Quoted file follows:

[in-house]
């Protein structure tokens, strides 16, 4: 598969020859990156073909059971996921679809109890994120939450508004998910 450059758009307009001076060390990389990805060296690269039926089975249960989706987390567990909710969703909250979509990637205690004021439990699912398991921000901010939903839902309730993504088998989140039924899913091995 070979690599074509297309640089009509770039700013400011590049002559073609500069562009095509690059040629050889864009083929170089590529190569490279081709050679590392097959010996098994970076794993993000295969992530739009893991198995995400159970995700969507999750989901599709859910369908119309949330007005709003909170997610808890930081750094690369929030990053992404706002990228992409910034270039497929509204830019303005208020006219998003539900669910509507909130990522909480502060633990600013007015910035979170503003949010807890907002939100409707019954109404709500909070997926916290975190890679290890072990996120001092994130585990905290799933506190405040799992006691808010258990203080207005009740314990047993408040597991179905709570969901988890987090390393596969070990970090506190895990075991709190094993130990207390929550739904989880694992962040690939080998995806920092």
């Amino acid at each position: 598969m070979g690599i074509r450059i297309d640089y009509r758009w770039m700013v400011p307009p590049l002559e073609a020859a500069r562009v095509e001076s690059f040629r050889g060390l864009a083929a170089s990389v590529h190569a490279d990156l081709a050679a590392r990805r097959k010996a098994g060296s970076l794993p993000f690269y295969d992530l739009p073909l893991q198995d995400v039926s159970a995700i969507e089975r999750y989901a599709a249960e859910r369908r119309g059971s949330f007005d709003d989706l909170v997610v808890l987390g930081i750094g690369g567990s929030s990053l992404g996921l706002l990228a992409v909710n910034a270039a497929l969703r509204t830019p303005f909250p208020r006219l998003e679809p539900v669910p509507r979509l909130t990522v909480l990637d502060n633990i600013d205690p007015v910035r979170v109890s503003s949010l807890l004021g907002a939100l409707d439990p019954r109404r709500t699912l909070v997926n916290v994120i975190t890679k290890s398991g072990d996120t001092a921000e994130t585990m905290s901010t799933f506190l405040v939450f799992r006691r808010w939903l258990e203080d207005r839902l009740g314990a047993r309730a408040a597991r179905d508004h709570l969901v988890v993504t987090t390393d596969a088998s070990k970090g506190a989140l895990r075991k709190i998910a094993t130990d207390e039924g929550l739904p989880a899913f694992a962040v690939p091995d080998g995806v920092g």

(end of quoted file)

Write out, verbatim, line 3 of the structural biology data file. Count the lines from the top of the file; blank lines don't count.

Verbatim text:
């Amino acid at each position: 598969m070979g690599i074509r450059i297309d640089y009509r758009w770039m700013v400011p307009p590049l002559e073609a020859a500069r562009v095509e001076s690059f040629r050889g060390l864009a083929a170089s990389v590529h190569a490279d990156l081709a050679a590392r990805r097959k010996a098994g060296s970076l794993p993000f690269y295969d992530l739009p073909l893991q198995d995400v039926s159970a995700i969507e089975r999750y989901a599709a249960e859910r369908r119309g059971s949330f007005d709003d989706l909170v997610v808890l987390g930081i750094g690369g567990s929030s990053l992404g996921l706002l990228a992409v909710n910034a270039a497929l969703r509204t830019p303005f909250p208020r006219l998003e679809p539900v669910p509507r979509l909130t990522v909480l990637d502060n633990i600013d205690p007015v910035r979170v109890s503003s949010l807890l004021g907002a939100l409707d439990p019954r109404r709500t699912l909070v997926n916290v994120i975190t890679k290890s398991g072990d996120t001092a921000e994130t585990m905290s901010t799933f506190l405040v939450f799992r006691r808010w939903l258990e203080d207005r839902l009740g314990a047993r309730a408040a597991r179905d508004h709570l969901v988890v993504t987090t390393d596969a088998s070990k970090g506190a989140l895990r075991k709190i998910a094993t130990d207390e039924g929550l739904p989880a899913f694992a962040v690939p091995d080998g995806v920092g």